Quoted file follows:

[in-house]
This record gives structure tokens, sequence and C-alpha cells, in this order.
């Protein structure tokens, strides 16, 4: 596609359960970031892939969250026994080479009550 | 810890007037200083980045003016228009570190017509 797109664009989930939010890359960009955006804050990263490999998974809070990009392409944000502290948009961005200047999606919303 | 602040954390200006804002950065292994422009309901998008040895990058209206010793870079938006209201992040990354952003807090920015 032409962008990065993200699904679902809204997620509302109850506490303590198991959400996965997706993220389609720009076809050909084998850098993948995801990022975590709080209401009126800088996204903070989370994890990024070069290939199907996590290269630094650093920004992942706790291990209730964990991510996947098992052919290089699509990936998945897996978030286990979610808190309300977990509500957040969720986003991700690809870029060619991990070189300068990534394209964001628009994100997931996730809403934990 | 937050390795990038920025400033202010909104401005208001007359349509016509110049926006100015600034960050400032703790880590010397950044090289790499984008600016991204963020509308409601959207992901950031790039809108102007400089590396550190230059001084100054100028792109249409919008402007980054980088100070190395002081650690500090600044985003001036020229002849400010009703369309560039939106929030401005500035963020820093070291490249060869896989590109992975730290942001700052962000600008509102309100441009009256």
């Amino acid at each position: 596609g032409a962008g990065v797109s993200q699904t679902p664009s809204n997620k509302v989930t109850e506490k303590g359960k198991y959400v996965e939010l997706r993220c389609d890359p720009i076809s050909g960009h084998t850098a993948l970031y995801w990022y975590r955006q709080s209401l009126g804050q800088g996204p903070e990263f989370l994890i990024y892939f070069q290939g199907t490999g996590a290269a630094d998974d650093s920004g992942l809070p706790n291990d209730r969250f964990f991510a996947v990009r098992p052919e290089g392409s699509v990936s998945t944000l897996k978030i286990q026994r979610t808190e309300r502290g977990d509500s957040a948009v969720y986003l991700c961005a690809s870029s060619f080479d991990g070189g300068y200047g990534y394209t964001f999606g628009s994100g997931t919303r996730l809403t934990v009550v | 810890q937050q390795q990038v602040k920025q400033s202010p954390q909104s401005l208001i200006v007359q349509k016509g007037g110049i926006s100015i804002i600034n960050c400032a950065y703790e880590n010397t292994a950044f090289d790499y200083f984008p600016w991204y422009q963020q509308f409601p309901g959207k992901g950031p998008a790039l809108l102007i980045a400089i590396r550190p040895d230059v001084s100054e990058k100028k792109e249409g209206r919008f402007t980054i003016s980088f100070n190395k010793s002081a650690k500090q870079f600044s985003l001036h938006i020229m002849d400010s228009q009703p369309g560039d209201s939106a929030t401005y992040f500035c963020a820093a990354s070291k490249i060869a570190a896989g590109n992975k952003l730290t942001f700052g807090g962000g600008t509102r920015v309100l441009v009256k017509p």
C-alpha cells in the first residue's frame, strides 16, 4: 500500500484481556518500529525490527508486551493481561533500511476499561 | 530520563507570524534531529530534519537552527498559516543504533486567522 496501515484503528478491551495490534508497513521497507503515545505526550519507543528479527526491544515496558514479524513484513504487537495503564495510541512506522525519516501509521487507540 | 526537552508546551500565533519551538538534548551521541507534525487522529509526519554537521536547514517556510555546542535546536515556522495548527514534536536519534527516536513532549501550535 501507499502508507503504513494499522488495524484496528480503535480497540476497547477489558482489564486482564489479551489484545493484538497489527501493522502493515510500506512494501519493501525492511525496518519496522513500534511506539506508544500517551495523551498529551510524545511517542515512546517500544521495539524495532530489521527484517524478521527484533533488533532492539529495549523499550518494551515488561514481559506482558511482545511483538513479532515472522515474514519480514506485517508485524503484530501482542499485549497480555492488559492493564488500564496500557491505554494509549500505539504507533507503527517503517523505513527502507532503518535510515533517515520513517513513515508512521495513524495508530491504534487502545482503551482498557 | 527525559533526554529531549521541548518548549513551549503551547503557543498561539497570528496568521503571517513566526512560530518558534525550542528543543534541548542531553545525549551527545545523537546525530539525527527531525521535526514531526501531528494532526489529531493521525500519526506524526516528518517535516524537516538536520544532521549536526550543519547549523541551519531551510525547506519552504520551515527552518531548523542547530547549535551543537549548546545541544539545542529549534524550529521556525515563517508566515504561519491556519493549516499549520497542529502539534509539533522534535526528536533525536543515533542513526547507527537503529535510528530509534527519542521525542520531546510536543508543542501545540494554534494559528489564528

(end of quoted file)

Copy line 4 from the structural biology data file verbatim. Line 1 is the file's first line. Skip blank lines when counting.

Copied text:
């Amino acid at each position: 596609g032409a962008g990065v797109s993200q699904t679902p664009s809204n997620k509302v989930t109850e506490k303590g359960k198991y959400v996965e939010l997706r993220c389609d890359p720009i076809s050909g960009h084998t850098a993948l970031y995801w990022y975590r955006q709080s209401l009126g804050q800088g996204p903070e990263f989370l994890i990024y892939f070069q290939g199907t490999g996590a290269a630094d998974d650093s920004g992942l809070p706790n291990d209730r969250f964990f991510a996947v990009r098992p052919e290089g392409s699509v990936s998945t944000l897996k978030i286990q026994r979610t808190e309300r502290g977990d509500s957040a948009v969720y986003l991700c961005a690809s870029s060619f080479d991990g070189g300068y200047g990534y394209t964001f999606g628009s994100g997931t919303r996730l809403t934990v009550v | 810890q937050q390795q990038v602040k920025q400033s202010p954390q909104s401005l208001i200006v007359q349509k016509g007037g110049i926006s100015i804002i600034n960050c400032a950065y703790e880590n010397t292994a950044f090289d790499y200083f984008p600016w991204y422009q963020q509308f409601p309901g959207k992901g950031p998008a790039l809108l102007i980045a400089i590396r550190p040895d230059v001084s100054e990058k100028k792109e249409g209206r919008f402007t980054i003016s980088f100070n190395k010793s002081a650690k500090q870079f600044s985003l001036h938006i020229m002849d400010s228009q009703p369309g560039d209201s939106a929030t401005y992040f500035c963020a820093a990354s070291k490249i060869a570190a896989g590109n992975k952003l730290t942001f700052g807090g962000g600008t509102r920015v309100l441009v009256k017509p």